Monday, July 28, 2008

Movie Review: The Dark Knight

Release date: July 18, 2008
Rating: 8/10

From beginning to end, The Dark Knight is nonstop edge-of-your-seat suspense and action. And as the film’s title indicates, it’s about the darker side of human nature. I wouldn’t want to ruin the film for any potential readers who have yet to see the film (however, with a 10-day take of more than $300 million, it’s highly unlikely that anyone reading this hasn’t already seen the second installment of Christian Bale’s Batman), so I won’t give anything away, but I’ll be honest.

First, is The Dark Knight worth seeing? The simple answer is, “yes.” But why you should see it is a different matter. If you didn’t, you’d be a social outcast since everyone in the free world will eventually see it – in this respect The Dark Knight is akin to Woodstock because if you didn’t see it, you wanted to. The Dark Knight is also worth seeing for the lurking story that drives the action, both of which keep the viewer in suspended anticipation. Whether you like Batman or not, you’ll find that the movie is badass. This is due to the fact that there are no real “good guys”; Batman is dark and vengeful and The Joker, well, he’s just everything you want a villain to be, which is to say sadistic, complex, humorous, ballsy, disturbed, and never, ever, sympathetic. The Dark Knights’ film rating is PG-13, but that’s only for a lack of bloodshed and coarse language, not for a lack of violence or disconnected humanity. And if there should be any Oscar buzz, it should be for two things: the musical score and the directing, not to honor someone posthumously for what is, in all truthfulness, an acting job that any hungry actor with more than above-average talent could pull off. Still, Heath Ledger did bring a comic book character off the page and into a believable existence.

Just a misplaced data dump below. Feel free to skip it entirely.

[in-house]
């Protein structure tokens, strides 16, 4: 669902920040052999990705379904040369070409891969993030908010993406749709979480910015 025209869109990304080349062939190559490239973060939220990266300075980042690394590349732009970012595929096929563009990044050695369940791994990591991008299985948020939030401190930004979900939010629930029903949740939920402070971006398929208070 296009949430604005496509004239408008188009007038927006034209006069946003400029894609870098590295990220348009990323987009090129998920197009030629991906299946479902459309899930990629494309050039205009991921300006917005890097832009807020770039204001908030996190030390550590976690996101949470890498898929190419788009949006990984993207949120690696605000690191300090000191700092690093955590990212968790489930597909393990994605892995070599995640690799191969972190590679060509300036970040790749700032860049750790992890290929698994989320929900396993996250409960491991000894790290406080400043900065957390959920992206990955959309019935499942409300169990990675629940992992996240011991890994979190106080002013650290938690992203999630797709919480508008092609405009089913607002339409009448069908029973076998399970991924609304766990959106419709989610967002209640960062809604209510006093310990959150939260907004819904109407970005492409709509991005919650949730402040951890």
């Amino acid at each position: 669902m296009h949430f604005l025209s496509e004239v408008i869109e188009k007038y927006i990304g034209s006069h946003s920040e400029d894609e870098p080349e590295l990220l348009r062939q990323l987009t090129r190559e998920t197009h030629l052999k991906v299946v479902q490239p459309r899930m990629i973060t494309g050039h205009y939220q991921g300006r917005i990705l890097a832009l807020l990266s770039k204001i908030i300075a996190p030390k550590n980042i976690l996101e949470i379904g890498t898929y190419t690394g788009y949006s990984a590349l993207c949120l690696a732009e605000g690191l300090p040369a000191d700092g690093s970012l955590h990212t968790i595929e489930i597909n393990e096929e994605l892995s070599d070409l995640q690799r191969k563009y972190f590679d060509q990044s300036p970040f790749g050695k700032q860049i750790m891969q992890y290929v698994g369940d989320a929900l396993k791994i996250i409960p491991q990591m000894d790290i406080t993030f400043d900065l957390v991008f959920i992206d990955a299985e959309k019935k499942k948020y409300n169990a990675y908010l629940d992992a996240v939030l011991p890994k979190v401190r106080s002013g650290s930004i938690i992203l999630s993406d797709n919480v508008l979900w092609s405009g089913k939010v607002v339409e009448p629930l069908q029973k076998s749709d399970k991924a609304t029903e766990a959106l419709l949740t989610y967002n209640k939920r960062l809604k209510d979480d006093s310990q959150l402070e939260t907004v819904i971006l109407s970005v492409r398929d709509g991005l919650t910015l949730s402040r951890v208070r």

Second, what’s wrong with The Dark Knight? It’s too long with too many endings brought about by the same plot technique. Now, it’s this very technique that brings me to the next element that is wrong with The Dark Knight; it’s moralistically preachy. That’s one of many indications that The Dark Knight is a comic book adaptation, which is sad because while Tim Burton reveled in it, Christopher Nolan tries to hide it. Batman’s forced growl is yet another nerve-shredding annoyance and an uncommitted romance serves no purpose other than to explain Batman’s future plunge into greater darkness.

Third, would I go see it again? I plan to.

Sunday, July 27, 2008

CD Review: Alice Cooper – Along Came a Spider

Release date: July 29, 2008

Rating: 6.5/10

Well, the 60-year-old grandfather of shock rock did it; Alice Cooper (aka Vincent Furnier) has put together a solid collection of jams with which to furnish one of this summer’s more enjoyable albums. There are some funky beats and there’s plenty of sweaty, swampy Southern charm (see “Wake the Dead” for a prime example), but it’s all Alice on Along Came a Spider. The album, however, isn’t just a compilation of five-minute, take-‘em-or-leave-‘em songs, it’s a story that follows it’s principle character, Spider, from stalking his prey to chloroform abductions to fitting perfectly in his trunk to falling in love to institutionalization. What I find most amazing is Alice’s adeptness for creating original and catchy hooks for each track while maintaining the plot found on Along Came a Spider.